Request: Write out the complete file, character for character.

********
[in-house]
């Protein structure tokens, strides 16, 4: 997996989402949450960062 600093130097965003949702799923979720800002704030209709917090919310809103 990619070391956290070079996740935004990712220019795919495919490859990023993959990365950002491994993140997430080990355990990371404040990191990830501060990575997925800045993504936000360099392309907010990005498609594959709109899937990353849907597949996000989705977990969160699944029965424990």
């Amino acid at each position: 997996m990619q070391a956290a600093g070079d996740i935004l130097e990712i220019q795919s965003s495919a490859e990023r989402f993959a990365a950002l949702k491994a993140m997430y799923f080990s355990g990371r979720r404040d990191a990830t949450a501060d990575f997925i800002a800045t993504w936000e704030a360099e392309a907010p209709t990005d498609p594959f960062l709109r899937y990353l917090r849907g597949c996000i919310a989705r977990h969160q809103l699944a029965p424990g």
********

[in-house]
């Protein structure tokens, strides 16, 4: 997996989402949450960062 600093130097965003949702799923979720800002704030209709917090919310809103 990619070391956290070079996740935004990712220019795919495919490859990023993959990365950002491994993140997430080990355990990371404040990191990830501060990575997925800045993504936000360099392309907010990005498609594959709109899937990353849907597949996000989705977990969160699944029965424990």
């Amino acid at each position: 997996m990619q070391a956290a600093g070079d996740i935004l130097e990712i220019q795919s965003s495919a490859e990023r989402f993959a990365a950002l949702k491994a993140m997430y799923f080990s355990g990371r979720r404040d990191a990830t949450a501060d990575f997925i800002a800045t993504w936000e704030a360099e392309a907010p209709t990005d498609p594959f960062l709109r899937y990353l917090r849907g597949c996000i919310a989705r977990h969160q809103l699944a029965p424990g």